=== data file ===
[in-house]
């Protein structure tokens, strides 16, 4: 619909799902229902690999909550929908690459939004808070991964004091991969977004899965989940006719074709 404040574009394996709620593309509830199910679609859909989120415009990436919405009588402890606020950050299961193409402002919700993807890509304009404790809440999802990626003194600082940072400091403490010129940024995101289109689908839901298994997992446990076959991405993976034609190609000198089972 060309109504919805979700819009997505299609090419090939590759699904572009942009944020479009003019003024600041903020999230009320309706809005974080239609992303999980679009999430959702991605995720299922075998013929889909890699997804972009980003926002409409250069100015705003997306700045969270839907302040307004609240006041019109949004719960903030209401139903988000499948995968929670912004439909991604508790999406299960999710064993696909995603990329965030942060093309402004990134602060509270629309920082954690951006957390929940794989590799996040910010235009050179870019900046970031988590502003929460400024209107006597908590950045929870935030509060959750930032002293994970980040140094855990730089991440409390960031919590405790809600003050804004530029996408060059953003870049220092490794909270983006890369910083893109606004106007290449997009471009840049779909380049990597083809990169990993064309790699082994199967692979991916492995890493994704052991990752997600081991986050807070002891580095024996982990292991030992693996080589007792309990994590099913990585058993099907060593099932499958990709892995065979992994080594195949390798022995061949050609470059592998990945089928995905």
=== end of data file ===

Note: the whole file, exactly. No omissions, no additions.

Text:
[in-house]
């Protein structure tokens, strides 16, 4: 619909799902229902690999909550929908690459939004808070991964004091991969977004899965989940006719074709 404040574009394996709620593309509830199910679609859909989120415009990436919405009588402890606020950050299961193409402002919700993807890509304009404790809440999802990626003194600082940072400091403490010129940024995101289109689908839901298994997992446990076959991405993976034609190609000198089972 060309109504919805979700819009997505299609090419090939590759699904572009942009944020479009003019003024600041903020999230009320309706809005974080239609992303999980679009999430959702991605995720299922075998013929889909890699997804972009980003926002409409250069100015705003997306700045969270839907302040307004609240006041019109949004719960903030209401139903988000499948995968929670912004439909991604508790999406299960999710064993696909995603990329965030942060093309402004990134602060509270629309920082954690951006957390929940794989590799996040910010235009050179870019900046970031988590502003929460400024209107006597908590950045929870935030509060959750930032002293994970980040140094855990730089991440409390960031919590405790809600003050804004530029996408060059953003870049220092490794909270983006890369910083893109606004106007290449997009471009840049779909380049990597083809990169990993064309790699082994199967692979991916492995890493994704052991990752997600081991986050807070002891580095024996982990292991030992693996080589007792309990994590099913990585058993099907060593099932499958990709892995065979992994080594195949390798022995061949050609470059592998990945089928995905």